A: The Secretary will send you an invoice. You will have 30 days from the date of the invoice, to complete payment. This is usually by BACS online payment. The bank details will be on the invoice. You may contact the Secretary for the bank details, in case you cannot find it on the invoice. Cheques are payable to Ukorthocare ltd (please write the invoice number on the back of the cheque). If the payment is not received within 30 days, you will be sent 2 reminders, followed by a debt collector. Please feel free to discuss any financial matters that you do not understand, with my secretary.
A: The Outcomes of Hand Surgery is very dependant on Hand Therapy. Hand therapists are highly specialised in treating hand diseases. Their input is critical to obtaining excellent outcomes and we are heavily dependant on them. It is vitally important to recognise the difference between a general physiotherapist and a Hand therapist. It is no good seeing any physiotherapist, as the Hand is very intricate and requires a physiotherapist or an occupational therapist with special skills. These skills include the fabrication of thermoplastic splints, compressive gloves/garments, mirror therapy for complex regional pain syndrome, etc. Hand therapists qualify after sitting a series of testing examinations conduct by BAHT (British Association of Hand Therapists).
A: Yes, of course. Irrespective of whether you have an injury or illness, you can exercise your right to private health care. However, ideally, you must let your GP know that you have private insurance and that you would like to use it. Usually, your GP will not ask you if you have private insurance.
A: Mr Bhat has signed up with all major Insurance companies including AXA and BUPA. Therefore, you should not face this problem. If you do, please ask to discuss the matter with the insurance agent’s supervisor. This will help them update their records and ensure you are seen by Mr Bhat. Some hospitals are not recognised by some insurers, which may include one of the hospitals where Mr Bhat attends. If so, you should contact his secretary to discuss your options instead of being persuaded to attend a different consultant/ hospital.
A: Over the years, Mr Bhat has developed an additional special interest in forefoot surgery. Mr Bhat regularly operates on Bunions, Hammer toes, Morton’s neuroma, big toe osteoarthritis and several other foot disorders. Mr Bhat treats foot and ankle injuries routinely and constantly update my knowledge of foot surgery attending national and international meetings on foot surgery.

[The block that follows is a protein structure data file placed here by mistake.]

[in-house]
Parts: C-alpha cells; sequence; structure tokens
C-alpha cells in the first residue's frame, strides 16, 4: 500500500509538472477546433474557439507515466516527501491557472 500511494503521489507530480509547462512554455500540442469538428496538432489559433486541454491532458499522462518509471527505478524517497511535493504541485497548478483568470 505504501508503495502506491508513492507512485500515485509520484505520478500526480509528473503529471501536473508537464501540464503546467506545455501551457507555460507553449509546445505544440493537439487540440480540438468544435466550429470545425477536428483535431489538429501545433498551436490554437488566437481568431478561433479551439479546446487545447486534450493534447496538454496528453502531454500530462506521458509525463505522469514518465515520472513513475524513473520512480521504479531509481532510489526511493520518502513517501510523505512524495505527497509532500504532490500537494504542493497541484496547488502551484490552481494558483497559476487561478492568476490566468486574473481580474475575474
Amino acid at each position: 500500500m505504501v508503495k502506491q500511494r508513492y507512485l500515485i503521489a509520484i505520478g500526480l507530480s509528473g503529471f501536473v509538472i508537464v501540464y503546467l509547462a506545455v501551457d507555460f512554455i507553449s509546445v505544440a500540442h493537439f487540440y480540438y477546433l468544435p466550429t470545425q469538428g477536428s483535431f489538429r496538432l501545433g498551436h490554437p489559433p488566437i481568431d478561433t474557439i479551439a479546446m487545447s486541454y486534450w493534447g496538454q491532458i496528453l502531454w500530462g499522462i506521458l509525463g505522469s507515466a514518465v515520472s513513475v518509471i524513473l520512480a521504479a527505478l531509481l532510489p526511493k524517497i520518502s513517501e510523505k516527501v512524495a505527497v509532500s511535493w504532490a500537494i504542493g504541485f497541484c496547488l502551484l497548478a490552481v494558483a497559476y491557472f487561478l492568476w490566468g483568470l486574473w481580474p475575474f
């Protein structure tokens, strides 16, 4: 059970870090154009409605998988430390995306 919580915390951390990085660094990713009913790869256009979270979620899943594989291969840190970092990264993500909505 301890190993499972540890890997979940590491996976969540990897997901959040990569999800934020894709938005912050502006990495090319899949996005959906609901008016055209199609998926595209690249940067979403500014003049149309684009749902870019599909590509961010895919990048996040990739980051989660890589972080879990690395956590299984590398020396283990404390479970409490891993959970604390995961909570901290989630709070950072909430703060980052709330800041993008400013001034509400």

A: There are a number of common conditions that will be treated by injecting steroids. These include carpal tunnel syndrome, trigger finger, tendinitis of the wrist, tennis elbow, arthritis of the hand, etc. The code for this is W9040 and I will let you know about this after the diagnosis is made at your first consultation. The steroid injection is NOT included with your consultation. You will have to ring your insurance company for authorisation. This will mean a delay in your treatment on the day or an extra follow-up appointment.
A: For self funding patients, we have started a new service for minor operations such as carpal tunnel release, trigger finger release, De-quervain’s release, removal of lumps, etc as an out-patient procedure. These procedures cost approximately £2000 if performed in the operating theatre. I am now offering the same service at out-patients for a fixed cost of £850. There is no other private hospital in the country that offers such an attractive price for surgery carried out by an experienced consultant.
The process involves an initial consultation with Mr Bhat. This is essential so that he can ensure that there is no additional or alternative diagnosis. He will also explain the surgery, the risks, consequences of those risks, benefits, recovery and alternative treatments. The initial consultation is £200. If you have seen me on the NHS and your diagnosis was confirmed, it may be possible to skip the initial consultation.
Once the decision to proceed with out-patient surgery is made, it will be timed for a 30 minute slot between 12-2 pm on Wednesdays. You will not require to fast, stop medications or bring anything with you. If you are on blood thinning tablets, we will discuss them with you at initial consultation. In general, warfarin can continue if the INR is less than 4.
Yes, we have expertise running Virtual clinics for the last 4 years. Mr Bhat was mentioned on the “One Show” for his innovative Virtual Fracture Clinics that is very popular with patients. He will see you by Video using Zoom or Skype. If you wish to do that, simply e-mail his secretary and she will arrange a convenient time and date and send you you a link by e-mail. Since the Covid-19 pandemic began, we have seen several patients via Zoom. The feedback is excellent. It is surprising how many patients can have a safe diagnosis and advice by Video. We are certain that this technology is here to stay post Covid-19.